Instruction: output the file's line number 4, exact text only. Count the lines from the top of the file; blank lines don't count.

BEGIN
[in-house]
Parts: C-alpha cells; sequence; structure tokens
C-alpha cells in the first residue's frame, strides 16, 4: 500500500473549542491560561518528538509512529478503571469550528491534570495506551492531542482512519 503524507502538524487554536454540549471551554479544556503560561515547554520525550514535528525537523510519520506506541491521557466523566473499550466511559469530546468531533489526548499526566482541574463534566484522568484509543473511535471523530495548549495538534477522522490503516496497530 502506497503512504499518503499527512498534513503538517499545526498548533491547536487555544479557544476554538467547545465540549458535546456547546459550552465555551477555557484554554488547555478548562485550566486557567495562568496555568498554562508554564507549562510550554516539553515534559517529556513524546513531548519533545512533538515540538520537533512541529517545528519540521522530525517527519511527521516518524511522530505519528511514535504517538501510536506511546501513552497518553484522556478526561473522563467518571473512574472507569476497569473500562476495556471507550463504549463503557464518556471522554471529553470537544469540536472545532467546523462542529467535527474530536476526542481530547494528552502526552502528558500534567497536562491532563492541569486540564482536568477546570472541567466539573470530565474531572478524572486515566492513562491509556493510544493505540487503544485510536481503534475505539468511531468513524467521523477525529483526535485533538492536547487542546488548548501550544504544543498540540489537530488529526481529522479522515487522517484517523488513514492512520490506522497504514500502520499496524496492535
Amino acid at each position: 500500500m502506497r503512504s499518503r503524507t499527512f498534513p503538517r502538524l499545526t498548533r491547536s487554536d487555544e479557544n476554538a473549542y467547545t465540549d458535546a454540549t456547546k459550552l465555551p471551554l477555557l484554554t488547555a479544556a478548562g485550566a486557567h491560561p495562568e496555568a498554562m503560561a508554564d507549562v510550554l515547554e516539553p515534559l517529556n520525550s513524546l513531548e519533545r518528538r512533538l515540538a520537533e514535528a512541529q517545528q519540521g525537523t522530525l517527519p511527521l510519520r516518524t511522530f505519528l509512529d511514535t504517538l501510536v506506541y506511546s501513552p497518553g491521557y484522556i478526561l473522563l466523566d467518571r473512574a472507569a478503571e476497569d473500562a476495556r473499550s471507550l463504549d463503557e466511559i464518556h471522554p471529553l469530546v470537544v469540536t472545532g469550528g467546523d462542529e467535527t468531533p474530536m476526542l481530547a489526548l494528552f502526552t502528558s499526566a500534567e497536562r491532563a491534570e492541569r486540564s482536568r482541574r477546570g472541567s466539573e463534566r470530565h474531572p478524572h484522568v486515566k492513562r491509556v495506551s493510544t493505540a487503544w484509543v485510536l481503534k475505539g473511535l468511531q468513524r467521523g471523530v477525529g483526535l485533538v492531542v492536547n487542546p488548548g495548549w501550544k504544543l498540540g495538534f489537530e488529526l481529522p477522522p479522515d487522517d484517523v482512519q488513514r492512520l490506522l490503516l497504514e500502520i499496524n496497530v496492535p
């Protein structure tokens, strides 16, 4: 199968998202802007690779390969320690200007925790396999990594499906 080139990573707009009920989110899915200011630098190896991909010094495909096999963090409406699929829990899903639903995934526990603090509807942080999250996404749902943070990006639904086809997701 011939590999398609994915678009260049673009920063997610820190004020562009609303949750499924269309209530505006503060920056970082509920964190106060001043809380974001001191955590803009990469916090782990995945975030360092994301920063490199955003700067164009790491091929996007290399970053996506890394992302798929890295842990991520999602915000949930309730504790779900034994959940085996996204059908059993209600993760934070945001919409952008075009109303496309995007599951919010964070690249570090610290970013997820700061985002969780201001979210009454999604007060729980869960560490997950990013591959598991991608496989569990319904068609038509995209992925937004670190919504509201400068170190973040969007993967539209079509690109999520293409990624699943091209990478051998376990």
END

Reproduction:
Amino acid at each position: 500500500m502506497r503512504s499518503r503524507t499527512f498534513p503538517r502538524l499545526t498548533r491547536s487554536d487555544e479557544n476554538a473549542y467547545t465540549d458535546a454540549t456547546k459550552l465555551p471551554l477555557l484554554t488547555a479544556a478548562g485550566a486557567h491560561p495562568e496555568a498554562m503560561a508554564d507549562v510550554l515547554e516539553p515534559l517529556n520525550s513524546l513531548e519533545r518528538r512533538l515540538a520537533e514535528a512541529q517545528q519540521g525537523t522530525l517527519p511527521l510519520r516518524t511522530f505519528l509512529d511514535t504517538l501510536v506506541y506511546s501513552p497518553g491521557y484522556i478526561l473522563l466523566d467518571r473512574a472507569a478503571e476497569d473500562a476495556r473499550s471507550l463504549d463503557e466511559i464518556h471522554p471529553l469530546v470537544v469540536t472545532g469550528g467546523d462542529e467535527t468531533p474530536m476526542l481530547a489526548l494528552f502526552t502528558s499526566a500534567e497536562r491532563a491534570e492541569r486540564s482536568r482541574r477546570g472541567s466539573e463534566r470530565h474531572p478524572h484522568v486515566k492513562r491509556v495506551s493510544t493505540a487503544w484509543v485510536l481503534k475505539g473511535l468511531q468513524r467521523g471523530v477525529g483526535l485533538v492531542v492536547n487542546p488548548g495548549w501550544k504544543l498540540g495538534f489537530e488529526l481529522p477522522p479522515d487522517d484517523v482512519q488513514r492512520l490506522l490503516l497504514e500502520i499496524n496497530v496492535p